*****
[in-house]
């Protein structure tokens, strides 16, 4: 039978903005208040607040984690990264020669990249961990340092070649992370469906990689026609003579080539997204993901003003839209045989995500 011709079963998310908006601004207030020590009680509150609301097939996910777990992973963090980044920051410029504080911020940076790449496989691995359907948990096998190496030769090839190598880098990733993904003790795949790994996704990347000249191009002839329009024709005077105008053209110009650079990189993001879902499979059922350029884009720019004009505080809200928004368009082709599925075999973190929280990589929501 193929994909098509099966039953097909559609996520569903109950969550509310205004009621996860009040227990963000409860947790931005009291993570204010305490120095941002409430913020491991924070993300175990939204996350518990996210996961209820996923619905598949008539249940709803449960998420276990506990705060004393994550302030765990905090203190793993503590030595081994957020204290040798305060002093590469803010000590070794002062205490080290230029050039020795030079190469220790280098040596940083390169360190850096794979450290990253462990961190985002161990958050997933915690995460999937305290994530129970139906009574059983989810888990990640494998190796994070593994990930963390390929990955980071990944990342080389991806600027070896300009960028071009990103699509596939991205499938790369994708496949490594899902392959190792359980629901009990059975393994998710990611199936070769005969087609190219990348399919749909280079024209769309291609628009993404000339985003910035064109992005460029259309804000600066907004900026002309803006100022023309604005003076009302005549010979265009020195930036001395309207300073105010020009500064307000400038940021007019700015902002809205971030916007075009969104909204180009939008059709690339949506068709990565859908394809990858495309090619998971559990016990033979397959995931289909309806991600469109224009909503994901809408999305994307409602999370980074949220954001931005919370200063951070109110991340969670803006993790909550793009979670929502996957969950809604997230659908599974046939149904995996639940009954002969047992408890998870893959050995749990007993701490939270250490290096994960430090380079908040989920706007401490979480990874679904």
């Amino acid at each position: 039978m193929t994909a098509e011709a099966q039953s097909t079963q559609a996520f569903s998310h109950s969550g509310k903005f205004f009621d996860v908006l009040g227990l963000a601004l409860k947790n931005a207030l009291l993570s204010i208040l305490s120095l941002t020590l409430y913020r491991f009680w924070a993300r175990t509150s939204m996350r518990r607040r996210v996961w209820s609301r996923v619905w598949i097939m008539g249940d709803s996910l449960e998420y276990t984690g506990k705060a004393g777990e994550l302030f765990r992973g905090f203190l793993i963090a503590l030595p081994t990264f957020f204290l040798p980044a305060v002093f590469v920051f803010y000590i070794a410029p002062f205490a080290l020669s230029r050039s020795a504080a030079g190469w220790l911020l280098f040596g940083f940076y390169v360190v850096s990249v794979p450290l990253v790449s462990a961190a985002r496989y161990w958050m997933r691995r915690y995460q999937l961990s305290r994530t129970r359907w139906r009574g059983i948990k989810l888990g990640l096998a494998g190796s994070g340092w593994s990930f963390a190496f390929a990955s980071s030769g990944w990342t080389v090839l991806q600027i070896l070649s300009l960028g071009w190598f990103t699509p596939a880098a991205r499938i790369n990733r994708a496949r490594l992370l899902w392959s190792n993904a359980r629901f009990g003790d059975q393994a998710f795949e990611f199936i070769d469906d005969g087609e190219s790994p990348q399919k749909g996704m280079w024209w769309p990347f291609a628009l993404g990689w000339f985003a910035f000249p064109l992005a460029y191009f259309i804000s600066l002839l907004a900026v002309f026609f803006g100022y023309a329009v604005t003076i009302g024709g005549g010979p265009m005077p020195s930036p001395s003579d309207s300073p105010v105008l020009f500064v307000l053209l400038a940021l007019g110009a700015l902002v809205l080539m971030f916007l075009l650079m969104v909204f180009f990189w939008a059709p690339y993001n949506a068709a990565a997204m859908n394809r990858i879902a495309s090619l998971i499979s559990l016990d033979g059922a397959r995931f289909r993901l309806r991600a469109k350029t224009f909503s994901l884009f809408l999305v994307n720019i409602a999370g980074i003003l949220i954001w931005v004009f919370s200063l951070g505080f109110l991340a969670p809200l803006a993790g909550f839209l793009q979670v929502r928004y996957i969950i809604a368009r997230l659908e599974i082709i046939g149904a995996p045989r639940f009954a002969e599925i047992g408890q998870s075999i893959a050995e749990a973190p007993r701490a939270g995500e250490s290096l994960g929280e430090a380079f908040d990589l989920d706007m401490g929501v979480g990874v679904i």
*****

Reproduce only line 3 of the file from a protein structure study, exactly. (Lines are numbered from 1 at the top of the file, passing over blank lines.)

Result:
């Amino acid at each position: 039978m193929t994909a098509e011709a099966q039953s097909t079963q559609a996520f569903s998310h109950s969550g509310k903005f205004f009621d996860v908006l009040g227990l963000a601004l409860k947790n931005a207030l009291l993570s204010i208040l305490s120095l941002t020590l409430y913020r491991f009680w924070a993300r175990t509150s939204m996350r518990r607040r996210v996961w209820s609301r996923v619905w598949i097939m008539g249940d709803s996910l449960e998420y276990t984690g506990k705060a004393g777990e994550l302030f765990r992973g905090f203190l793993i963090a503590l030595p081994t990264f957020f204290l040798p980044a305060v002093f590469v920051f803010y000590i070794a410029p002062f205490a080290l020669s230029r050039s020795a504080a030079g190469w220790l911020l280098f040596g940083f940076y390169v360190v850096s990249v794979p450290l990253v790449s462990a961190a985002r496989y161990w958050m997933r691995r915690y995460q999937l961990s305290r994530t129970r359907w139906r009574g059983i948990k989810l888990g990640l096998a494998g190796s994070g340092w593994s990930f963390a190496f390929a990955s980071s030769g990944w990342t080389v090839l991806q600027i070896l070649s300009l960028g071009w190598f990103t699509p596939a880098a991205r499938i790369n990733r994708a496949r490594l992370l899902w392959s190792n993904a359980r629901f009990g003790d059975q393994a998710f795949e990611f199936i070769d469906d005969g087609e190219s790994p990348q399919k749909g996704m280079w024209w769309p990347f291609a628009l993404g990689w000339f985003a910035f000249p064109l992005a460029y191009f259309i804000s600066l002839l907004a900026v002309f026609f803006g100022y023309a329009v604005t003076i009302g024709g005549g010979p265009m005077p020195s930036p001395s003579d309207s300073p105010v105008l020009f500064v307000l053209l400038a940021l007019g110009a700015l902002v809205l080539m971030f916007l075009l650079m969104v909204f180009f990189w939008a059709p690339y993001n949506a068709a990565a997204m859908n394809r990858i879902a495309s090619l998971i499979s559990l016990d033979g059922a397959r995931f289909r993901l309806r991600a469109k350029t224009f909503s994901l884009f809408l999305v994307n720019i409602a999370g980074i003003l949220i954001w931005v004009f919370s200063l951070g505080f109110l991340a969670p809200l803006a993790g909550f839209l793009q979670v929502r928004y996957i969950i809604a368009r997230l659908e599974i082709i046939g149904a995996p045989r639940f009954a002969e599925i047992g408890q998870s075999i893959a050995e749990a973190p007993r701490a939270g995500e250490s290096l994960g929280e430090a380079f908040d990589l989920d706007m401490g929501v979480g990874v679904i």